Whew, can you believe it? Two "healthy" posts in a row? It must be January.
Contrary to what it may seem, I resolved to have no resolutions this year. We rang in the new year upstate, where the snowy, barren landscape was a shocking contrast to the green summers. We still managed to shoot clays and get outside for a refreshing hike, though, which yielded us almost 20 pounds of Chaga. (I've been brewing lots of tea with our find, although if anyone has any other suggestions as to what to do, I'm all ears).
Anyway, I first had a version of this salad several years ago, and I don't remember much except that I didn't care for it. As a generally non-picky eater, fennel falls on my short list of dislikes, but things must have changed because I am in love with this salad. It's crispy, sweet, and zingy - exactly what I crave in between the hearty stews and heavier food that winter brings. Blood oranges just appeared at my local Whole foods, so snatch them up while you can and serve this at your next dinner party.
Fennel and Blood Orange Salad (serves 4):
- 4-5 Blood oranges, peeled and sliced about 1/2 inch thick
- 1 Fennel Bulb
- 1/4 red onion
- 1/4 cup good olive oil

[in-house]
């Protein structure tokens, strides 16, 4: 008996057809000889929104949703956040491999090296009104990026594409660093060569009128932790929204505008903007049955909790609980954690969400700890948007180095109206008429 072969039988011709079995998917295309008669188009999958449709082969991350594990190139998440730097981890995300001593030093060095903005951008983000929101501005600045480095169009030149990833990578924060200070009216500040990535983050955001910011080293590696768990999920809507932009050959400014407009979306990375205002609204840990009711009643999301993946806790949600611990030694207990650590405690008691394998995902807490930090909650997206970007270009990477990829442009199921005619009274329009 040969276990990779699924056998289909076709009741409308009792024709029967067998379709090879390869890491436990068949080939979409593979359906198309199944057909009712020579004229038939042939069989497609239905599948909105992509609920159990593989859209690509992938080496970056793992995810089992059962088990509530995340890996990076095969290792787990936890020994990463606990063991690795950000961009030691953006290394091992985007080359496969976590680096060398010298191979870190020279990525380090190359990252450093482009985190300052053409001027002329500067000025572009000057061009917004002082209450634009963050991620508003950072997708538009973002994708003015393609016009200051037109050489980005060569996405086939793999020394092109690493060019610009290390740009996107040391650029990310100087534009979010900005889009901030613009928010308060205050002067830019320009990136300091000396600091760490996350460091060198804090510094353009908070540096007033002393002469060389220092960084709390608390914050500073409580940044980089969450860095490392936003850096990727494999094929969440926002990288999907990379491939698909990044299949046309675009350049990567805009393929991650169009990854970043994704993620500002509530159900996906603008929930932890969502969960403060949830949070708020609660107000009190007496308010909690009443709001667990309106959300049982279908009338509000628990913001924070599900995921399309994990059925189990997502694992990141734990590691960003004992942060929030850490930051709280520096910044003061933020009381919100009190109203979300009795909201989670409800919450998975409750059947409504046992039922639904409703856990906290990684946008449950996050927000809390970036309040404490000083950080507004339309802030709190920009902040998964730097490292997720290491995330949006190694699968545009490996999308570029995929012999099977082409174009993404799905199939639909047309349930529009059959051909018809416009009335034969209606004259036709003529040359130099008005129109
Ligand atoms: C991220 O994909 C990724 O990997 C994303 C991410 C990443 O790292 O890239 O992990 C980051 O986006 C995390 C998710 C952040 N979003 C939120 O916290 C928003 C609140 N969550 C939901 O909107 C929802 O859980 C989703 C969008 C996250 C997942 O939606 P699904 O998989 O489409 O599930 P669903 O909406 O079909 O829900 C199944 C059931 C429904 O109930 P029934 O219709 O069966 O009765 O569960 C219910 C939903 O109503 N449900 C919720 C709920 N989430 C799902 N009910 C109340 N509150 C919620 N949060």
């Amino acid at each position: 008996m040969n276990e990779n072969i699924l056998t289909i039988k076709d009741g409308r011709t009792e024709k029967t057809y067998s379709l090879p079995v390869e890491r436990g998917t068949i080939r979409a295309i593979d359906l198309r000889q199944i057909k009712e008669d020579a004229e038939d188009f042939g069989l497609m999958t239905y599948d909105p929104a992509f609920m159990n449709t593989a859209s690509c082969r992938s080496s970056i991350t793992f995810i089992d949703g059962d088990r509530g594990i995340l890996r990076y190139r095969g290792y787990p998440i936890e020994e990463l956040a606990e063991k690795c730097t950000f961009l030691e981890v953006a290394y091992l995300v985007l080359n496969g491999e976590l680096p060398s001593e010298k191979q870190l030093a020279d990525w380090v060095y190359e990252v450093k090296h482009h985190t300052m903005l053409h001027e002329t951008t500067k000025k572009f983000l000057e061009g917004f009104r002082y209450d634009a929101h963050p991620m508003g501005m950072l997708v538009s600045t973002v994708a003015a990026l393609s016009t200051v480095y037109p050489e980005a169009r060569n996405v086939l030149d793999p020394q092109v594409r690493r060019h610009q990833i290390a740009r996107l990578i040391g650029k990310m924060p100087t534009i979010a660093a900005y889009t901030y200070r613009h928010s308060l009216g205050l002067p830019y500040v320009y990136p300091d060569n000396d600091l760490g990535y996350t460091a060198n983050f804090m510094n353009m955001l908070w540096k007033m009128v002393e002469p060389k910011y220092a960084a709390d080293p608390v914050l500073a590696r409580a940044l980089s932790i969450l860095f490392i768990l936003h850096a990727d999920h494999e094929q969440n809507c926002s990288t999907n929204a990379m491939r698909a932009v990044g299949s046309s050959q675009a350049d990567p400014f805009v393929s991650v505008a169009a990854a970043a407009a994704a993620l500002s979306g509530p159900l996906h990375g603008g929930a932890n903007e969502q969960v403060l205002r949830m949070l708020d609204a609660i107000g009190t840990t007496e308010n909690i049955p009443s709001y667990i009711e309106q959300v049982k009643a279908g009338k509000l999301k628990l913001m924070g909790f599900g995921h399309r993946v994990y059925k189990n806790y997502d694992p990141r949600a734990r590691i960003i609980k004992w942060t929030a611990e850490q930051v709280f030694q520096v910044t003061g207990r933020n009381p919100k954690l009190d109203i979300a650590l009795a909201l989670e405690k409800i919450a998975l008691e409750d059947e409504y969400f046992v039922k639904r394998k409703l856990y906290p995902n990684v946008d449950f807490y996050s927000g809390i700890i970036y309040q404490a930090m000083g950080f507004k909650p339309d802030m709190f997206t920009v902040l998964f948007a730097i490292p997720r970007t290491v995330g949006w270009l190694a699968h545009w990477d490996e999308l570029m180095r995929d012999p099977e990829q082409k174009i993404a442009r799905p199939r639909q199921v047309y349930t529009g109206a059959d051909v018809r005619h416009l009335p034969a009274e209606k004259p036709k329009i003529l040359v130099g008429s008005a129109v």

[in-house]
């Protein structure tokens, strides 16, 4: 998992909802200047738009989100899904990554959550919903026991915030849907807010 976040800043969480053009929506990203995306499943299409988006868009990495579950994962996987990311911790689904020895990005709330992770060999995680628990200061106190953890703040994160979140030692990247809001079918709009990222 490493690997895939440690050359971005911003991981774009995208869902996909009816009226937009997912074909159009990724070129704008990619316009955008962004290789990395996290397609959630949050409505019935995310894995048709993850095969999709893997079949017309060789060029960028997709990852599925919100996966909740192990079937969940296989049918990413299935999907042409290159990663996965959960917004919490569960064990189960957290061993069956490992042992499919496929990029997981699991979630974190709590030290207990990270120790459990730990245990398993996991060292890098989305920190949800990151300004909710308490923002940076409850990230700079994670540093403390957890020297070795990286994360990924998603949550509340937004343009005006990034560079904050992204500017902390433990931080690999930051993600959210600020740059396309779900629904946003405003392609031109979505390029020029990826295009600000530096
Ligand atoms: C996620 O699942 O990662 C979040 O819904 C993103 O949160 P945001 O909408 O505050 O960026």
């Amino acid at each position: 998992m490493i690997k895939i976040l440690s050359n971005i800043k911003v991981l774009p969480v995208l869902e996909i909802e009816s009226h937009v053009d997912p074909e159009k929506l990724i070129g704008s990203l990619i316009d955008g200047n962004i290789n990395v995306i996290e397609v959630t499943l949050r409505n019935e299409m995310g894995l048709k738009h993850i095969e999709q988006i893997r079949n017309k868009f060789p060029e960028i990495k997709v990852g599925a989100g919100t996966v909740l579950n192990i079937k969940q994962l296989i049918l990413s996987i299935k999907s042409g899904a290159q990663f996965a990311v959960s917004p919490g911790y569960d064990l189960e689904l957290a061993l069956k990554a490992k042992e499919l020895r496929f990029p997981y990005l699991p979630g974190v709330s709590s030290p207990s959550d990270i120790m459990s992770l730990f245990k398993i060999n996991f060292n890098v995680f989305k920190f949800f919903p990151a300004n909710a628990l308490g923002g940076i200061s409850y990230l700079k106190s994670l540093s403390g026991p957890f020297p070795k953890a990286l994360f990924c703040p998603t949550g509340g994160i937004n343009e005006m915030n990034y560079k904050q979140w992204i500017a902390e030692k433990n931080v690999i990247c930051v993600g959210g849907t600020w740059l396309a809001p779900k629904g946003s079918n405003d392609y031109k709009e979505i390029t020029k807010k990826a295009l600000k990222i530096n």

- juice of 1 lemon
- chopped roasted hazelnuts (optional)
- kosher salt, to taste
Using a mandolin, shave the fennel bulb into paper thin slices. I like to take the bottom piece off with a knife, and then use the top of the fennel bulb as a handle to run through the mandolin, and then manually remove any hard inner core pieces. Reserve the fronds as garnish. Squeeze the lemon juice on top of the fennel and give it a little toss.
Next, shave the red onion (only 1/4 of it) with the mandolin as well. Store it with the fennel and set aside.
Prepare the blood oranges by cutting away all peel and outer pith. Once this is done, slice the oranges in cross-sections about 1/4 inch to 1/2 inch thick. Throw them into a bowl with the fennel and onion. Dress with 1/4 cup of good olive oil and add a hearty pinch of kosher salt. Toss it all together and taste. Add more salt or lemon juice, if necessary, and then add pinches of the fennel top fronds.
The salad stays well in the fridge for at least a couple of hours. If adding nuts, reserve these until right before serving.